Mobile phones can have a positive impact on the interaction of teenagers with their parents, research from Northumbria University suggests.

A Psychology lecturer found that mobile phones act as a 'security blanket' for young people as they venture further from home, knowing that parents are only a call or text away if they get in trouble.

Mobile technology allows teenagers to stay in touch with others and can help them develop closer, more supportive friendships.

Although teenagers need freedom to explore new friendships, it's recognised that they still need the emotional support of their parents.

The study asked more than 150 teenagers about how much time they spent online and how many texts they sent every day for one week.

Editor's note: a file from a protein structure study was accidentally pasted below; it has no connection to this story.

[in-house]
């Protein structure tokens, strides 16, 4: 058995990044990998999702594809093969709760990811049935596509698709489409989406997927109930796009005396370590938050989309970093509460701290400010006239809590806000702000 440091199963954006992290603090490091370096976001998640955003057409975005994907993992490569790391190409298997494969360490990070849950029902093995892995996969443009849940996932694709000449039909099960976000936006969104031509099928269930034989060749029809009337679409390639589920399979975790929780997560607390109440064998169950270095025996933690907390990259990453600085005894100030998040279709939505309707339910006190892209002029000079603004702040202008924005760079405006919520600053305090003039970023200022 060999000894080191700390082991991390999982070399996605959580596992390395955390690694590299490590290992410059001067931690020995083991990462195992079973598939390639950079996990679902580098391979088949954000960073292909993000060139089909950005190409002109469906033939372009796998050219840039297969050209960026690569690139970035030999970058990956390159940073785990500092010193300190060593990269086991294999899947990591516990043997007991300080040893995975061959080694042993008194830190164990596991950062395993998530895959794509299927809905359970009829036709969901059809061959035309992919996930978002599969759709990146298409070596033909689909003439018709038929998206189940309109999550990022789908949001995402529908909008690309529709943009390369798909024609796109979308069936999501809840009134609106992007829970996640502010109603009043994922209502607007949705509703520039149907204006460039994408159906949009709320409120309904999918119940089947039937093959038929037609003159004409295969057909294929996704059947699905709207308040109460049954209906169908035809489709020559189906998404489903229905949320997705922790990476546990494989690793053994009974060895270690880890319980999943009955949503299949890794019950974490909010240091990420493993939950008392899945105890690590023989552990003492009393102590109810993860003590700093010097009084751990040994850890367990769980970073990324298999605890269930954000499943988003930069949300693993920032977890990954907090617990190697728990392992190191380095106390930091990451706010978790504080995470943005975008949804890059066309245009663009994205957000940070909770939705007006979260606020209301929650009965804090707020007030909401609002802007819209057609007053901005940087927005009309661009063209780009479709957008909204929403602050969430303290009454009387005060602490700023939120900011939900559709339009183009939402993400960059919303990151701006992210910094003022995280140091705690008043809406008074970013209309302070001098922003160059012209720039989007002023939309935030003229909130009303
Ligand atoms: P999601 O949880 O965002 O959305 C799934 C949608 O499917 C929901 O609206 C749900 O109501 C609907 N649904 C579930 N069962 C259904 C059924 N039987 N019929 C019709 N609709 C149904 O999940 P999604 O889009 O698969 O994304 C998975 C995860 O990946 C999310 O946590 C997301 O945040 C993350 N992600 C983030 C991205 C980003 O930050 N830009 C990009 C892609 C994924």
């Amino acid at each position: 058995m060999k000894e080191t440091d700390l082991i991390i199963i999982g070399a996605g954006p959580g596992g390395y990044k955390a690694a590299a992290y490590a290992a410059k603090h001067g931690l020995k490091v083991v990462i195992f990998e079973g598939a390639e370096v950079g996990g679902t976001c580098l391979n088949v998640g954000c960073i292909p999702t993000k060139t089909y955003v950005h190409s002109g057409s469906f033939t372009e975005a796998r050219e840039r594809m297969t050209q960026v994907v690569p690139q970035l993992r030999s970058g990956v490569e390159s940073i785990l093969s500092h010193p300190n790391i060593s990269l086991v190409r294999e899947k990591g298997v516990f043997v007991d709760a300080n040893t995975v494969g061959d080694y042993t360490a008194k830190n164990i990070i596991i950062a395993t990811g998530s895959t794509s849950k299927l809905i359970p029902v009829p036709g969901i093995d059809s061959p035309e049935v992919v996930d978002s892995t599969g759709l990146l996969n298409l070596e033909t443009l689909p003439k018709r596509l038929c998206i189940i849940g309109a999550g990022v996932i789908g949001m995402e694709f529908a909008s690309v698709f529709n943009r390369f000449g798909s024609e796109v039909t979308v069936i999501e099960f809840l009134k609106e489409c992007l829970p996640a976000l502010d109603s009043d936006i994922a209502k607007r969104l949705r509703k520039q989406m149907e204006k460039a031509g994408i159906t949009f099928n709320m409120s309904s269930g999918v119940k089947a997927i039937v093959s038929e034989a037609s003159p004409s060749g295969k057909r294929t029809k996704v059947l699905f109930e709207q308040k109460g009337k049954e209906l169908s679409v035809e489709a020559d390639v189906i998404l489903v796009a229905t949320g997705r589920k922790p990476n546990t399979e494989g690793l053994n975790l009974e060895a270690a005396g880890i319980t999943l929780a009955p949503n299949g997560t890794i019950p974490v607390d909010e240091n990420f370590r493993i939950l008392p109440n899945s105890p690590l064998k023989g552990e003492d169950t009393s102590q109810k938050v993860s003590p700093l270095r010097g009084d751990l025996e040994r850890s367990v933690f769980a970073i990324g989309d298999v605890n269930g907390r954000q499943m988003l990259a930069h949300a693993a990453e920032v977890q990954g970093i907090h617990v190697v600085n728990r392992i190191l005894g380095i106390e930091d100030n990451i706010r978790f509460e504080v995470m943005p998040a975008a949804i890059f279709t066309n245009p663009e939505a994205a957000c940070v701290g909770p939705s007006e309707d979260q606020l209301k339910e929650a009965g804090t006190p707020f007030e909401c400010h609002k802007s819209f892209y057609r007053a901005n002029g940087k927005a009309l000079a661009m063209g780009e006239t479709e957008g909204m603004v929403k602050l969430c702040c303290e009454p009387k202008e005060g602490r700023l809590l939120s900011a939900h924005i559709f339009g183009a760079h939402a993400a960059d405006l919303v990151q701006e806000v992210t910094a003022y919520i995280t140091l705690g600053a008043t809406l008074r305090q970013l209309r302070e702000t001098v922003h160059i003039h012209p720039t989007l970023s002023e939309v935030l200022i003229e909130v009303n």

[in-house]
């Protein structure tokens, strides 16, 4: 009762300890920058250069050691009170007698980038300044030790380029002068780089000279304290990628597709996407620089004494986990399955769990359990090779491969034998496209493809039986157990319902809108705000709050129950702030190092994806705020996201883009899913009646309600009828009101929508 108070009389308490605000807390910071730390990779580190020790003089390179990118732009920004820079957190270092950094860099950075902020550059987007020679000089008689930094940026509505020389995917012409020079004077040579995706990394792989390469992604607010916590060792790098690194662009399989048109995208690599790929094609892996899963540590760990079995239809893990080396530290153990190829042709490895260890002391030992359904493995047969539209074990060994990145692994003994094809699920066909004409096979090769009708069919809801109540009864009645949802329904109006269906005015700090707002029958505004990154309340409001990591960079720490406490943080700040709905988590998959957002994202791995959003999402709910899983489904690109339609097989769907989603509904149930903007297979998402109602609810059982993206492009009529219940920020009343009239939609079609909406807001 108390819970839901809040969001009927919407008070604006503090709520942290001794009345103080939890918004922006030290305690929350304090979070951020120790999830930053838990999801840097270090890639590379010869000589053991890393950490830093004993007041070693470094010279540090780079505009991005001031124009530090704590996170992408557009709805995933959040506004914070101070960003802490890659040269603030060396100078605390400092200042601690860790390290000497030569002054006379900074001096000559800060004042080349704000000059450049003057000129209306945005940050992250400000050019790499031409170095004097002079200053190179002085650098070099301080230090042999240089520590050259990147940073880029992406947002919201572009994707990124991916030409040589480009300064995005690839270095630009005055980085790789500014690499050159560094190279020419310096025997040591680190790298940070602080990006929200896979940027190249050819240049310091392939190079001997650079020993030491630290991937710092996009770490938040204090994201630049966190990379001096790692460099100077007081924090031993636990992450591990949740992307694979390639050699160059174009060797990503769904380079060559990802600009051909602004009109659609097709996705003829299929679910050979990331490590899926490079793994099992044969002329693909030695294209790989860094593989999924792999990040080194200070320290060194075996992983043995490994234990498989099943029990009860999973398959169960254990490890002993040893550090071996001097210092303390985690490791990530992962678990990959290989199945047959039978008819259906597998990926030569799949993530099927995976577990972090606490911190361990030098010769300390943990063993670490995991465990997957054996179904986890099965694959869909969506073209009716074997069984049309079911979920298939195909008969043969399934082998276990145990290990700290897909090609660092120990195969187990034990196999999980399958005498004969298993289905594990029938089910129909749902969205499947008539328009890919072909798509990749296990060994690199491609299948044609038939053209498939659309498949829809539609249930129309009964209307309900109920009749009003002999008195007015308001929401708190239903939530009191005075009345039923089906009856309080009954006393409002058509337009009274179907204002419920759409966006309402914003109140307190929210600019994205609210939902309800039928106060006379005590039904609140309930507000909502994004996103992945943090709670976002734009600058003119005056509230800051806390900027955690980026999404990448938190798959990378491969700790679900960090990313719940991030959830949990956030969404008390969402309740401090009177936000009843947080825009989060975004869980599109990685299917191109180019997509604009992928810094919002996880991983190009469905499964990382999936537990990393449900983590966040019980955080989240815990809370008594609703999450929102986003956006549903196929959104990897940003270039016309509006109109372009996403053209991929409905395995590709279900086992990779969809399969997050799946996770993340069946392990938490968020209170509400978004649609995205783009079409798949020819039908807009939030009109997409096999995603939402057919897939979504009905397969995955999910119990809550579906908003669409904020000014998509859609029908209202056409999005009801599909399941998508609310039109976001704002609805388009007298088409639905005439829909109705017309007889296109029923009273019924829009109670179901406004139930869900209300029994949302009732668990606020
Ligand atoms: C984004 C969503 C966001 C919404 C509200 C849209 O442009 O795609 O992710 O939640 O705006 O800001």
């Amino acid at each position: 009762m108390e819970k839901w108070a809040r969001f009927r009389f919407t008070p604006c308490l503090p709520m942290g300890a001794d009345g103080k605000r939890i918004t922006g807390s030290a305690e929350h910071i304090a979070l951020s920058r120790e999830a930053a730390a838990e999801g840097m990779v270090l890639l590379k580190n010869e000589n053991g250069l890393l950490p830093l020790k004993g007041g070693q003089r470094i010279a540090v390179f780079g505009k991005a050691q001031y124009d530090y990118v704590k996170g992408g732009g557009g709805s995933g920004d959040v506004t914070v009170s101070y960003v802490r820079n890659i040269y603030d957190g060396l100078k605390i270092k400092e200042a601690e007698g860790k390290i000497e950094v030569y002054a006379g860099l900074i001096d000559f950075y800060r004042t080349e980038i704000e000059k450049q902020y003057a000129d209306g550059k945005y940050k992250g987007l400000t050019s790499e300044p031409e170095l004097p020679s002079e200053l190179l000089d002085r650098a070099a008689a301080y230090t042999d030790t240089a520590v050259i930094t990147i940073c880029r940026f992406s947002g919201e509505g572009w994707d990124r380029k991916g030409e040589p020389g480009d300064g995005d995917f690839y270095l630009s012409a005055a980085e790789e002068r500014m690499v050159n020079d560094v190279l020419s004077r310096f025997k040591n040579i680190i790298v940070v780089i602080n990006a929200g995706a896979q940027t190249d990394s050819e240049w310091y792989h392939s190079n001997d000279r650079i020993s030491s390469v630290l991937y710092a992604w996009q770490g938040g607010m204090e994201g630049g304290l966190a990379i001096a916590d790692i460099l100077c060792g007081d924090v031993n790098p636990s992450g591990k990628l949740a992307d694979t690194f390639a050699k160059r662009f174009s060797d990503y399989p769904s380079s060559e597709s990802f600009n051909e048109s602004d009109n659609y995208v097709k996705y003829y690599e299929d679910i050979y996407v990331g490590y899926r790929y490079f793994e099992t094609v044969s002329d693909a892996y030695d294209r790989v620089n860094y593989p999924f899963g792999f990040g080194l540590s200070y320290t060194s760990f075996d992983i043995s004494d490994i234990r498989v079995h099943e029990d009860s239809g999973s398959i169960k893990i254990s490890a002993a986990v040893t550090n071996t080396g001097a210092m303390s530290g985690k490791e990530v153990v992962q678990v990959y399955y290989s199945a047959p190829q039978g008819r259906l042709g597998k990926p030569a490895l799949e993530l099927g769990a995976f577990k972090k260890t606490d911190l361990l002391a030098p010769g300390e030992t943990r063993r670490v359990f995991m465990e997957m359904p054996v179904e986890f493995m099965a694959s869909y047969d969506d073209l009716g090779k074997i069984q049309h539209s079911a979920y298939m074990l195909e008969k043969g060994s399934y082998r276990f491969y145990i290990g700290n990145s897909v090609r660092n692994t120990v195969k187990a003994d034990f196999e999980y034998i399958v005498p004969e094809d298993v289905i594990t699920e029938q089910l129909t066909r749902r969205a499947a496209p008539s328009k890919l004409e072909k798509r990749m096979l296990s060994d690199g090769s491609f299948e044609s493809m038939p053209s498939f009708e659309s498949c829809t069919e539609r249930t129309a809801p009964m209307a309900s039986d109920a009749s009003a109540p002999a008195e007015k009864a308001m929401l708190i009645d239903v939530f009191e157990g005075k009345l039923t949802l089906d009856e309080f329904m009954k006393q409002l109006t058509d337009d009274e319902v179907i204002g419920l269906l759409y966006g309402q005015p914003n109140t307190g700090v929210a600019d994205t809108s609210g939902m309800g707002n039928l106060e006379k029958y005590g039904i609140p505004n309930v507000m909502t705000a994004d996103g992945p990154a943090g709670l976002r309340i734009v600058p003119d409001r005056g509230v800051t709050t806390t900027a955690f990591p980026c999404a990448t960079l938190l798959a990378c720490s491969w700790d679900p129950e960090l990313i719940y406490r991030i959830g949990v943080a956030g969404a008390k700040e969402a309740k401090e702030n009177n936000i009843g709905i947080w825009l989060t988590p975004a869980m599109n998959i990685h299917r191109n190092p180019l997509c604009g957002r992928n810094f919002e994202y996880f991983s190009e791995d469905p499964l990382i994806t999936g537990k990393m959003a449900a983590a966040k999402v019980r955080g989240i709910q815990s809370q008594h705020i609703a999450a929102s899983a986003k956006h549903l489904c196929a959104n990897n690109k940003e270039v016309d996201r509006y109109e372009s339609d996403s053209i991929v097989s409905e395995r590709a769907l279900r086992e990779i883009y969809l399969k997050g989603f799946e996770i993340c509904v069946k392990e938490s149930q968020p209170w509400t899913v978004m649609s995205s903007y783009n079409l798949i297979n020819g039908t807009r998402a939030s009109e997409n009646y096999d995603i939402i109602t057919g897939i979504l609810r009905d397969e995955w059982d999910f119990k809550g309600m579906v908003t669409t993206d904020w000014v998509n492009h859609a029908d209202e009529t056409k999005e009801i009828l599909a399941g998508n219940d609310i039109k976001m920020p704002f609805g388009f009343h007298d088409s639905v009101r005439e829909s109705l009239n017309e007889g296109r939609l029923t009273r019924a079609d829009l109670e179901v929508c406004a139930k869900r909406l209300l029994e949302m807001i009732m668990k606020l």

They were also measured for how much time they spent face-to-face with parents without being distracted by their phone.

Teenagers who spent more time texting and chatting online with friends also spent more time talking face-to-face with their parents. This was true both on a daily basis and on average.

When teenagers could text their parents regularly, they felt even closer to their parents than those whose only contact with their parents was face-to-face. The study suggest that this is likely because texting allows young people to feel closer to their parents while still allowing them their freedom.

The work also acknowledges that there are risks to spending too much time looking at screens.